In order to get the best possible performance in terms of resistance to wind, rain, or hail, the sail must be correctly tensioned.
One of the most crucial aspects of assembly is proper tensioning.
A well-mounted sail has the following benefits:
- enhanced wind resistance (it doesn’t rip or hit the anchors)
- the middle has no water accumulations (waterproof sails)
- reduced possibility of tearing longer sail and anchor lifespan.
- better visual outcome and reduced dirt accumulation in the fabric
- improved drainage—when correctly tensioned, even the shade sails can remove some water!
The shade sails and anchors are extremely durable and made specifically to handle extreme stresses. Although our anchors are not the cheapest, we are aware of this and have made particular designs that, in contrast to many others, allow for reliable and long-lasting tensioning.
“Tension your sails as much as possible” is our advice!
IDEAL ACTION IN THE EVENT OF RAIN
When it rains, a loose shade sail can quickly gather a significant amount of water.
The water’s weight has the potential to rip the sail, harm the anchors, and destroy the furniture underneath!
Rainwater can flow freely, and complete impermeability is ensured if the sail is correctly tight and at least one angle is inclined by around three feet.
RESISTANCE TO WIND
In windy conditions, a poorly tight waterproof sail might droop dangerously, sending shockwaves and vibrations to the anchors.
The anchors are subjected to extreme tension that can cause damage, and the waterproof sail is prone to tearing.
A sail has more ability to “cut the wind” the tighter it is. The cloth does not shake or transfer the force of the wind to the anchors; instead, it remains motionless.
This also holds true for the permeable shade sail: the tighter and more circumferential it is, the better it will block the wind!
How to install a shade sail:
- Spread out the shade sail and align it with the steel framework for support. Keep in mind that the CSS warranty label needs to be facing down.
- Installing the perimeter edge cable is simpler when the shade sail is still in place. This cable passes through sleeves that are sewn onto the shade sail’s edges.
- Gently insert the cable through the sleeve, beginning at the corner with the CSS label. The rubber housing on the end of the cable is meant to protect the sleeve and prevent unintentional damage to the sail; do not remove it.
- Insert the cable through each of the four sleeves such that the two ends that remain extend out from the same corner by the same amount. Five feet more is the length of the cable than the circumference. This will make it possible to draw and tighten the cable ends after the shade sail is installed atop the structure.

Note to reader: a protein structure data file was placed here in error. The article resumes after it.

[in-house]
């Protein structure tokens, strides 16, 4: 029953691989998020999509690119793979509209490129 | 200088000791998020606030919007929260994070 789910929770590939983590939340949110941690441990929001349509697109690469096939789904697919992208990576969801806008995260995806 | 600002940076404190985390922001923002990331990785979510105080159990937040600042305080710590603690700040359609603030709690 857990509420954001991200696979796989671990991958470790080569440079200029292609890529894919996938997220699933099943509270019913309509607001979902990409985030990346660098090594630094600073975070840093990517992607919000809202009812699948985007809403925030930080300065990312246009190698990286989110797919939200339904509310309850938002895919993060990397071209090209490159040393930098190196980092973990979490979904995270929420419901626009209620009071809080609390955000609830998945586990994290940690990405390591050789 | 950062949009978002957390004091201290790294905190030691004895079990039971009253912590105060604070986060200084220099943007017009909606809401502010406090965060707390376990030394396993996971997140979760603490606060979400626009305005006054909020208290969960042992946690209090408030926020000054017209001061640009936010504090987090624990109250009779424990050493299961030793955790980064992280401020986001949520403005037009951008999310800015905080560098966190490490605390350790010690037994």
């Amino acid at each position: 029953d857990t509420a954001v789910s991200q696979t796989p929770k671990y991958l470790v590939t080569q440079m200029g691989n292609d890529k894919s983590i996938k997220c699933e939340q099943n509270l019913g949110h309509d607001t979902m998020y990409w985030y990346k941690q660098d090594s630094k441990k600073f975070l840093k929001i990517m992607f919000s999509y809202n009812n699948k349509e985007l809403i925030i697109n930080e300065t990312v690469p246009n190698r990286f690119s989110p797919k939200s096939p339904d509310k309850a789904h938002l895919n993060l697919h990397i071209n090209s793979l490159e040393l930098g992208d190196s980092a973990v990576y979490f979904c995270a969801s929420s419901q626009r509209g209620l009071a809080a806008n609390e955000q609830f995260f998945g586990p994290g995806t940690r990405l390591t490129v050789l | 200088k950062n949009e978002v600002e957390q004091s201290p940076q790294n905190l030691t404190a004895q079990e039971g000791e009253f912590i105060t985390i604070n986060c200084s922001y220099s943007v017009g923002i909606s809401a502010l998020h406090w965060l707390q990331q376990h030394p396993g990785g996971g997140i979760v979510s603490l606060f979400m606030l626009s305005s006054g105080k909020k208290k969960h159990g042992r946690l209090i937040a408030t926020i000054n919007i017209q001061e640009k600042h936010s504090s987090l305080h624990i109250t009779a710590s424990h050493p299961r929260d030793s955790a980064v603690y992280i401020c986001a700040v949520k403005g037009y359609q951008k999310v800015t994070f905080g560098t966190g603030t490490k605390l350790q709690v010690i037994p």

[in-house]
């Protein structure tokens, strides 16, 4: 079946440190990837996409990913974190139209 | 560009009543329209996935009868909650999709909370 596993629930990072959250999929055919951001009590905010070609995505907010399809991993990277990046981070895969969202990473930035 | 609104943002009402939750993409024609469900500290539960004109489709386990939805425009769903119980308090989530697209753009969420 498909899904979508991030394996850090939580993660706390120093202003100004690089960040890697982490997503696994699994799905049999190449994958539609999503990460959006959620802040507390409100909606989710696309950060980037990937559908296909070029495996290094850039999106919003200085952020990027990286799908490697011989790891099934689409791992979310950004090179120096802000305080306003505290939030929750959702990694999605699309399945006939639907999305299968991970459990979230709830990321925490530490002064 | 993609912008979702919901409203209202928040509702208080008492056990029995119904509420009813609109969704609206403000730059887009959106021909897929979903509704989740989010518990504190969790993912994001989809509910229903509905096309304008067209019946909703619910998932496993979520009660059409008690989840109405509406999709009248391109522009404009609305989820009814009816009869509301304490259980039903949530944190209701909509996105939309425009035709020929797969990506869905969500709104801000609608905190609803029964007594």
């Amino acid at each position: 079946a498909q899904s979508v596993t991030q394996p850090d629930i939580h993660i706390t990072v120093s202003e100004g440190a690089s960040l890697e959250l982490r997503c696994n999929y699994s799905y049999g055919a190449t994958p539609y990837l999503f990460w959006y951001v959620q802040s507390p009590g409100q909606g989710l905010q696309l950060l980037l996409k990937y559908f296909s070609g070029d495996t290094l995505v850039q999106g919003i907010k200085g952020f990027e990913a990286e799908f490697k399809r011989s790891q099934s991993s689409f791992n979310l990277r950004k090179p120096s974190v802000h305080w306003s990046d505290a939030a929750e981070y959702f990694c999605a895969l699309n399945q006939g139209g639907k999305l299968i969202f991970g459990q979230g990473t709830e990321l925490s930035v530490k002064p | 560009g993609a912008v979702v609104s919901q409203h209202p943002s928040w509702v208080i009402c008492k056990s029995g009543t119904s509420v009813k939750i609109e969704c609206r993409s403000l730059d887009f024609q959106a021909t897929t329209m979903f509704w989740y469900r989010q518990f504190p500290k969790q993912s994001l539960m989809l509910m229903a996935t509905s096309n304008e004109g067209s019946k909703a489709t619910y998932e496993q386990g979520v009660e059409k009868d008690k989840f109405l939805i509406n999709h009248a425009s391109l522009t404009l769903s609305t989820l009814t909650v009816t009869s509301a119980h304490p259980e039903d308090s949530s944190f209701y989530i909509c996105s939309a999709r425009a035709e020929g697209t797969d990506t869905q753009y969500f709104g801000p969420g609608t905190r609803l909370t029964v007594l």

- Carefully raise the sail from one side over the framework. Take extreme care to prevent the fabric from getting stuck on the support structure and avoid jerking it.
- Belt loops on the corners of the shade sail. We recommend tying ropes to these loops since it makes the operation of pulling over very simple.
- Hook each belt loop over the hook pin on the corner connector once the cloth is correctly positioned atop the steel support structure. Once more, having ropes on the belt hoops will be beneficial, but make sure the knots are undone on the ropes as well, as this will make it harder to remove the ropes later.
- At this point, the shade sail ought to be in place and secured with belt hoops over the corner connector hook pins.
- After passing through the sleeves, the cable hangs loosely on the corner connector’s exterior.
Pulling the cable around the perimeter tight:
Using your hands, pull the cable’s two ends simultaneously until all of the slack is gone. Make sure the cable is attached under each corner’s cable hook pin.
- Before tightening the cable, we advise lubricating the region beneath the hook pin with WD 40 or another similar product. By doing this, cable slide around the changeover point will be facilitated.
- At each cable hook pin, the cable will glide over the belt loops.
- Attach the two U clamps that come with the cable to the corner connector where the two ends of the cable cross over. Hand-tighten loosely.
- Create a large loop at each end of the cable, then fasten it with a cable clamp. Each cable’s ends should be fastened to a ratchet strap, and the end of the strap should be rope-fastened to the post next to it. The goal is to tighten the cable in two opposing directions using the ratchet straps. This action needs to happen at the same time. Never try to tighten the cable by pulling just one end.
- Under no circumstances should a vehicle yank the cables.
- Gently tighten the cable, taking great care not to overtighten it or bend the posts inward. During this process, check the other three corners to make sure the wire is sliding easily and hasn’t kinked.
- Testing the cable’s movement along the midpoint of the structure’s 20-foot span will verify that the cables are correctly tensioned. With at least six inches, the cable should be able to be pushed inward, toward the hip.
- Pay close attention to any unfavorable reactions that may occur during the cable tightening procedure, such as posts bending, overtightening, cables becoming caught, etc.
- At this point, the belt loops and the perimeter edge cable should be firmly holding the shade sail in place.
- Tighten the two U bolts completely to prevent cable sliding in the future. Re-feed the remaining cable lengths into the sleeves.
- Take down the ropes and ratchet straps, then give the area a thorough cleaning.
Congratulations! The job is now done. Next time it will be easier.